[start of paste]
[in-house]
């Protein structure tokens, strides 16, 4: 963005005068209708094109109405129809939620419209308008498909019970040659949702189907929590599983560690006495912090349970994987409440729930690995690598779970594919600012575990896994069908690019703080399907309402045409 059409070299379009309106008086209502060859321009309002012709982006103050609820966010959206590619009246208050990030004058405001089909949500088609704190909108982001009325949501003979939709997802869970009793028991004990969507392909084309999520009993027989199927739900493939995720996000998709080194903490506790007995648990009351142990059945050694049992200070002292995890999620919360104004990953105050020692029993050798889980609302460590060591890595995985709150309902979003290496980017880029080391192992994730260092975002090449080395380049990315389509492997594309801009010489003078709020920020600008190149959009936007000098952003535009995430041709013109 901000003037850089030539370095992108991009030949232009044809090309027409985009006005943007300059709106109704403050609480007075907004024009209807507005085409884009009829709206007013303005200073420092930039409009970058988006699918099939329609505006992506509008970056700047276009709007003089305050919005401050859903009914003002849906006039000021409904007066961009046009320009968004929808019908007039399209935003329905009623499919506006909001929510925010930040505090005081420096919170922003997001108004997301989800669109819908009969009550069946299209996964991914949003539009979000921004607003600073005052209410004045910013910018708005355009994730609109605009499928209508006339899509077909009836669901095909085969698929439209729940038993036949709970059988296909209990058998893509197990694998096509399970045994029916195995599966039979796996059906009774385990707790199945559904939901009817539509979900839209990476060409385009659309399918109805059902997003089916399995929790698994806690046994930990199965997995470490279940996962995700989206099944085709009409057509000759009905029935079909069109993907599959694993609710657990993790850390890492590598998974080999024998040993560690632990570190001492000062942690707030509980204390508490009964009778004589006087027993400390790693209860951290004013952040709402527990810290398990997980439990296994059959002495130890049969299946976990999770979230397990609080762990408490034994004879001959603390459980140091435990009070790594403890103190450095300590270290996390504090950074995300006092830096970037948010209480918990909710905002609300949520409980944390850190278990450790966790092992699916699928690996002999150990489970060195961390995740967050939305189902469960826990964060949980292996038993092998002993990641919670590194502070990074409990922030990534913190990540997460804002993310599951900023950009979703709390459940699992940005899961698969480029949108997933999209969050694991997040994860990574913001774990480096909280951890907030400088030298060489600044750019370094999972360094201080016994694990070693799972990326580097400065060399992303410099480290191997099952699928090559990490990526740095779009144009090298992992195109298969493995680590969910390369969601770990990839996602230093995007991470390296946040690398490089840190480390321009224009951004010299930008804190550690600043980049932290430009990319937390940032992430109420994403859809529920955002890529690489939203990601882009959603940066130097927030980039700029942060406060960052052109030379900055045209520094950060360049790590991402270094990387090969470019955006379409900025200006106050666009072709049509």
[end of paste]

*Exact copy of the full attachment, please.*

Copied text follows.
[in-house]
């Protein structure tokens, strides 16, 4: 963005005068209708094109109405129809939620419209308008498909019970040659949702189907929590599983560690006495912090349970994987409440729930690995690598779970594919600012575990896994069908690019703080399907309402045409 059409070299379009309106008086209502060859321009309002012709982006103050609820966010959206590619009246208050990030004058405001089909949500088609704190909108982001009325949501003979939709997802869970009793028991004990969507392909084309999520009993027989199927739900493939995720996000998709080194903490506790007995648990009351142990059945050694049992200070002292995890999620919360104004990953105050020692029993050798889980609302460590060591890595995985709150309902979003290496980017880029080391192992994730260092975002090449080395380049990315389509492997594309801009010489003078709020920020600008190149959009936007000098952003535009995430041709013109 901000003037850089030539370095992108991009030949232009044809090309027409985009006005943007300059709106109704403050609480007075907004024009209807507005085409884009009829709206007013303005200073420092930039409009970058988006699918099939329609505006992506509008970056700047276009709007003089305050919005401050859903009914003002849906006039000021409904007066961009046009320009968004929808019908007039399209935003329905009623499919506006909001929510925010930040505090005081420096919170922003997001108004997301989800669109819908009969009550069946299209996964991914949003539009979000921004607003600073005052209410004045910013910018708005355009994730609109605009499928209508006339899509077909009836669901095909085969698929439209729940038993036949709970059988296909209990058998893509197990694998096509399970045994029916195995599966039979796996059906009774385990707790199945559904939901009817539509979900839209990476060409385009659309399918109805059902997003089916399995929790698994806690046994930990199965997995470490279940996962995700989206099944085709009409057509000759009905029935079909069109993907599959694993609710657990993790850390890492590598998974080999024998040993560690632990570190001492000062942690707030509980204390508490009964009778004589006087027993400390790693209860951290004013952040709402527990810290398990997980439990296994059959002495130890049969299946976990999770979230397990609080762990408490034994004879001959603390459980140091435990009070790594403890103190450095300590270290996390504090950074995300006092830096970037948010209480918990909710905002609300949520409980944390850190278990450790966790092992699916699928690996002999150990489970060195961390995740967050939305189902469960826990964060949980292996038993092998002993990641919670590194502070990074409990922030990534913190990540997460804002993310599951900023950009979703709390459940699992940005899961698969480029949108997933999209969050694991997040994860990574913001774990480096909280951890907030400088030298060489600044750019370094999972360094201080016994694990070693799972990326580097400065060399992303410099480290191997099952699928090559990490990526740095779009144009090298992992195109298969493995680590969910390369969601770990990839996602230093995007991470390296946040690398490089840190480390321009224009951004010299930008804190550690600043980049932290430009990319937390940032992430109420994403859809529920955002890529690489939203990601882009959603940066130097927030980039700029942060406060960052052109030379900055045209520094950060360049790590991402270094990387090969470019955006379409900025200006106050666009072709049509």